Attorney Michelle Easton, founder and President of the Clare Boothe Luce Policy Institute in Reston, Virginia, will speak and show photos of Ambassador Luce’s extraordinary life, April 18, 2017 at noon in the McLendon Room of the National Press Club, 529 14th St. NW, 13th Floor, Washington, D.C. 20045.
        Beautiful and witty, Clare Boothe was married to multi millionaire Henry Luce, owner and publisher of TIME, Life, Sports Illustrated, Fortune and Vanity Fair magazines when print journalism dominated They were known as one of the great “power couples” in America’s history.
        Her 1936 satirical comedy play, with an all woman cast, was a 1936 Broadway smash made into a 1939 movie. Her plays Kiss the Boys Goodbye and Margin for Error were also made into successful movies. Albert Einstein and Thomas Mann attended opening night. Otto Preminger directed.     
        Known for the acidic tinge to her wit, her most famous line was: “No good deed goes unpunished”, and “Widowhood is a fringe benefit of marriage.” In 1942 Luce was elected to the U.S. House of Representatives from Connecticut, a seat formerly held by her stepfather.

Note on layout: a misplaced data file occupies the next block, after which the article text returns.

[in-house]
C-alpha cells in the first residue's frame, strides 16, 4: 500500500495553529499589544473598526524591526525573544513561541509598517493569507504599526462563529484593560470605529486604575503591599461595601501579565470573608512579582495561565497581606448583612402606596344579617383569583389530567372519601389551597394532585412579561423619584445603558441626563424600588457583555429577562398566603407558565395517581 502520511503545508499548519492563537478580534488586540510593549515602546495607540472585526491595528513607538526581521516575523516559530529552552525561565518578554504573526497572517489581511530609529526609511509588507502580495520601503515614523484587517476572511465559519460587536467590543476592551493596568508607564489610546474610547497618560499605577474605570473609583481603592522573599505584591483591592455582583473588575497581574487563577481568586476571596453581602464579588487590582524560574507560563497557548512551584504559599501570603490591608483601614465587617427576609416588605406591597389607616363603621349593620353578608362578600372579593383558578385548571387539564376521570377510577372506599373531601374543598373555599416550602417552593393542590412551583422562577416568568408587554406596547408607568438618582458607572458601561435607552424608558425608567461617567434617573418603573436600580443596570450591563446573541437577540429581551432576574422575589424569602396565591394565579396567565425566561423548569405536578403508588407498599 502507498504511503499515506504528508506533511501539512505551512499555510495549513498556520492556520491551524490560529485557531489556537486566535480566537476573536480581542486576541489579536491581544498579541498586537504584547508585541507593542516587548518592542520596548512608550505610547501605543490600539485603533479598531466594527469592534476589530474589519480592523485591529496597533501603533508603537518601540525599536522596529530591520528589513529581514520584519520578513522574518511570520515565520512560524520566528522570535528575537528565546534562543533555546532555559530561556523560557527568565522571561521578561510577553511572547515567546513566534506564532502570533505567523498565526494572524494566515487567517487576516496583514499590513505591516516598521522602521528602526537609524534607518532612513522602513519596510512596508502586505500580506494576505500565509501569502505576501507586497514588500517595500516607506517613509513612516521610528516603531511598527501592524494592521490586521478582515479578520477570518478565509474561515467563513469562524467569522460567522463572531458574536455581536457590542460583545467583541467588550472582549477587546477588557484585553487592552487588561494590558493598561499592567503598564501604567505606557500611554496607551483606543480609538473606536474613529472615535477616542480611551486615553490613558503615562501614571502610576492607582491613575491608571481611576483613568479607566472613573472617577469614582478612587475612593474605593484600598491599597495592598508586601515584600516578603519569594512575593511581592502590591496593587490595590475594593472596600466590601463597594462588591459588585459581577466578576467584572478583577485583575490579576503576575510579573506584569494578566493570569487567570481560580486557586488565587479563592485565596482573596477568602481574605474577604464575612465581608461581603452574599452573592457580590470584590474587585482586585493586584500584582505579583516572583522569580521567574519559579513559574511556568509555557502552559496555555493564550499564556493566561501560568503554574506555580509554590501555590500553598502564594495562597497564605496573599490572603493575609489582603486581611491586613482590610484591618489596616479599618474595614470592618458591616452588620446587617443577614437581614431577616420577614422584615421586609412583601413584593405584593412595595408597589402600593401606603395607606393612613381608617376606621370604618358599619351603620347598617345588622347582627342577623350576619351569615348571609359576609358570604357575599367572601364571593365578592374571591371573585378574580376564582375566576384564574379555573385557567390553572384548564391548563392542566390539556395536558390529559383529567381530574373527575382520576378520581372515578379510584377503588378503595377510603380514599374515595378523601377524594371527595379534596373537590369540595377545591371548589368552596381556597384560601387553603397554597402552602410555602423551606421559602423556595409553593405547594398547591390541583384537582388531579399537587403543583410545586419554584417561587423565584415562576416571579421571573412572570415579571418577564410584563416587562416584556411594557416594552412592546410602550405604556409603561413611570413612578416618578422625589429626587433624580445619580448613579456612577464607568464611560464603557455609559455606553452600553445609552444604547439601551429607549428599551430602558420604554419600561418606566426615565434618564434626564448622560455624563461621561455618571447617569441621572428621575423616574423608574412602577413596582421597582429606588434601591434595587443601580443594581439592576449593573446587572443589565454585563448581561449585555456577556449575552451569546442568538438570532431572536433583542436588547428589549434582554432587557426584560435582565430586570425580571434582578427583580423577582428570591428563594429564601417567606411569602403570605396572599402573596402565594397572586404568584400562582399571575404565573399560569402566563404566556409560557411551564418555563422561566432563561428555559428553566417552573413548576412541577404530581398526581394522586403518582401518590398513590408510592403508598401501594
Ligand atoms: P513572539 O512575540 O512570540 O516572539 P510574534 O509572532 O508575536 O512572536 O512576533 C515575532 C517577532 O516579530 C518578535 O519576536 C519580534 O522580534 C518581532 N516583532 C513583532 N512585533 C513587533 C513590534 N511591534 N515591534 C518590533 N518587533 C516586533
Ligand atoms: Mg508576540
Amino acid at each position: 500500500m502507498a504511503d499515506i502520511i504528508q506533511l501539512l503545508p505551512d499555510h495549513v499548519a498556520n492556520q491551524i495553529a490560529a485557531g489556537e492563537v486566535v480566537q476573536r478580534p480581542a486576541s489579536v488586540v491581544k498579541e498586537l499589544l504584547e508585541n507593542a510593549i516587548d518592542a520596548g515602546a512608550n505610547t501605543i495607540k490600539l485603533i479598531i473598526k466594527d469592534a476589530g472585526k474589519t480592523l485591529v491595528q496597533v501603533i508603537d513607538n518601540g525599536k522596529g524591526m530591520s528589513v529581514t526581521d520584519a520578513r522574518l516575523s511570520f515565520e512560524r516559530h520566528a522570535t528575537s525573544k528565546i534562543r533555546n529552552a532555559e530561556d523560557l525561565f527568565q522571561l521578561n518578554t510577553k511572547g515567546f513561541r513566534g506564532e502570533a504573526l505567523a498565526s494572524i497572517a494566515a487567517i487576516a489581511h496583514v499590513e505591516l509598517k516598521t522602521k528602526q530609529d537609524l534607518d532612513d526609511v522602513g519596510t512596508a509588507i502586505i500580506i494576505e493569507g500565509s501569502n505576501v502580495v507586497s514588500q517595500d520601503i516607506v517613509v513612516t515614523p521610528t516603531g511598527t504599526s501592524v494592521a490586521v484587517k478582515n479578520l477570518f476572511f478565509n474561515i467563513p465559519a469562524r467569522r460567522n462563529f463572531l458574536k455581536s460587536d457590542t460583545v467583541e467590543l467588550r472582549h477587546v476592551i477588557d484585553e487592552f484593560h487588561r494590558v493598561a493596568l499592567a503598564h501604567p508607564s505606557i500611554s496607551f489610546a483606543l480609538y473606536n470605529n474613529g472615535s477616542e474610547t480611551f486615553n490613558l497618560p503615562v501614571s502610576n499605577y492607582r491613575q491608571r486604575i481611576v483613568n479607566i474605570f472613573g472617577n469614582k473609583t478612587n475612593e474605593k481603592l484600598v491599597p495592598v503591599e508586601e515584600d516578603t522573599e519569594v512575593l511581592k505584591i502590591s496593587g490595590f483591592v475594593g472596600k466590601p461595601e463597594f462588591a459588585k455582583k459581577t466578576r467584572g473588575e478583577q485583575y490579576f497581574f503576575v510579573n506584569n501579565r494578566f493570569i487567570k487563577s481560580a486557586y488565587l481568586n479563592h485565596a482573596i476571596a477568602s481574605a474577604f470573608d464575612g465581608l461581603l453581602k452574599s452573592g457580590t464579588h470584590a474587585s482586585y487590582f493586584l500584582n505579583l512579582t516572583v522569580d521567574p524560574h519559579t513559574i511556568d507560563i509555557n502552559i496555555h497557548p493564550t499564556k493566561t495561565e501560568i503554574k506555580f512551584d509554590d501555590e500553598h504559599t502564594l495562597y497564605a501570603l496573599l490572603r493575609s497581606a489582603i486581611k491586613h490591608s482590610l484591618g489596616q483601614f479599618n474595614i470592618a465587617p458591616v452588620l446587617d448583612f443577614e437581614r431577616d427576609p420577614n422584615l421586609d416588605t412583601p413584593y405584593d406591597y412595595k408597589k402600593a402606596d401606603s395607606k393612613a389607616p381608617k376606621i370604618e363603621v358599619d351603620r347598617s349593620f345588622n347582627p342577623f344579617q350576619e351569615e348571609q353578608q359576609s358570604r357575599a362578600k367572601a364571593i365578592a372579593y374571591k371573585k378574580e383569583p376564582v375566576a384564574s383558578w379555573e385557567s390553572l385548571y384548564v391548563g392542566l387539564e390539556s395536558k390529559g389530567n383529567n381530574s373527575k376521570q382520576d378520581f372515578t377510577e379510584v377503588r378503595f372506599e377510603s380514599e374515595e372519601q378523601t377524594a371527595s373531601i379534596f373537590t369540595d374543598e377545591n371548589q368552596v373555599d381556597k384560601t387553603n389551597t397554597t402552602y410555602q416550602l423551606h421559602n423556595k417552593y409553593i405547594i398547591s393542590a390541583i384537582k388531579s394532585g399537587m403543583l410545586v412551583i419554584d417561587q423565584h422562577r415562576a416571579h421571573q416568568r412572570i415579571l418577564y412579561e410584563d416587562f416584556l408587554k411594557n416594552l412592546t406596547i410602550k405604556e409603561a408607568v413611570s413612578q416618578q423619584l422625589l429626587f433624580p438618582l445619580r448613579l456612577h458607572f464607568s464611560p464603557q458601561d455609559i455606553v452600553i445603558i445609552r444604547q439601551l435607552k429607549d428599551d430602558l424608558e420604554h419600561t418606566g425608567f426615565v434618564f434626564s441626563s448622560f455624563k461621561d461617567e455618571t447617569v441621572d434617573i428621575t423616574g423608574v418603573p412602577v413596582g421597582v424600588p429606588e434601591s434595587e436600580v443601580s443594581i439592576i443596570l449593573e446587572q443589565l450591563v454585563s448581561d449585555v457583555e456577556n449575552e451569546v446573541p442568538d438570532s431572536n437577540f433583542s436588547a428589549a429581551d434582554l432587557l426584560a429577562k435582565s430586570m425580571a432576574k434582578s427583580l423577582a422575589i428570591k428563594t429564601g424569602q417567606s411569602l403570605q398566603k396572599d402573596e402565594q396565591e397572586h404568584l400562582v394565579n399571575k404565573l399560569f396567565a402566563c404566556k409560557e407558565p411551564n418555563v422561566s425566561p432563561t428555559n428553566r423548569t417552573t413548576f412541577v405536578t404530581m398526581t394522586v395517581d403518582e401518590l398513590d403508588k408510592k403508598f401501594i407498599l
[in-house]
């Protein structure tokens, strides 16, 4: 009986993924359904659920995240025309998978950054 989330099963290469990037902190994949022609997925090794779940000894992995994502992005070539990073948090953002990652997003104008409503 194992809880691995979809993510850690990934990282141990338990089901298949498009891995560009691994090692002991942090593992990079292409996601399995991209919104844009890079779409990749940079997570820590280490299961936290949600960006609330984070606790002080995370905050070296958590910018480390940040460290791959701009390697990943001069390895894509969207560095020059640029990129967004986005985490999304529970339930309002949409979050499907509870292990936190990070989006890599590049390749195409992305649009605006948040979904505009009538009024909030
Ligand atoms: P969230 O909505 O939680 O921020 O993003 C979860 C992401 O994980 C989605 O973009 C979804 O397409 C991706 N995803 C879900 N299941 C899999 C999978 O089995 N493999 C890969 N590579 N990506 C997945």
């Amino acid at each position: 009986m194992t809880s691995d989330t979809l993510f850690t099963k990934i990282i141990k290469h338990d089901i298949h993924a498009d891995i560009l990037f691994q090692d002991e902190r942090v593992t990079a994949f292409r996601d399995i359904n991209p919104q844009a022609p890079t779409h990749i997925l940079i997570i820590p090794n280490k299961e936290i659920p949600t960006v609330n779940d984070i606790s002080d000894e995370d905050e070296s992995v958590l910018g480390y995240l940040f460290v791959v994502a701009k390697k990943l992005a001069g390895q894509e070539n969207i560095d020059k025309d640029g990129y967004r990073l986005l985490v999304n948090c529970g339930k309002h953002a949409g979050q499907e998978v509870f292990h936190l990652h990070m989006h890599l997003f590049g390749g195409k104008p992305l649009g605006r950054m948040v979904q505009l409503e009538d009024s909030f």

In 1952 she was appointed America’s ambassador to Italy, the first female to hold such a high ambassadorial post.
        Her only child, a daughter Ann, was killed in a 1944 car accident. Ms. Luce died of a brain tumor in 1987, Her fortune was estimated at $50 million.
        
*50-state Project honors women writers in Alabama, Alaska, Arizona and Arkansas. For more details, See State-Meant 4 U Page

     

 

2016

 




NEWS RELEASE
For IMMEDIATE RELEASE:

For more information email: awwnm1@gmail.com
Subject:
Thur Oct 20 2016 noon program.

MEET NPR’S Senior Business Editor
Marilyn Geewax “Here & Now”!

Sponsored by: American Women Writers National Museum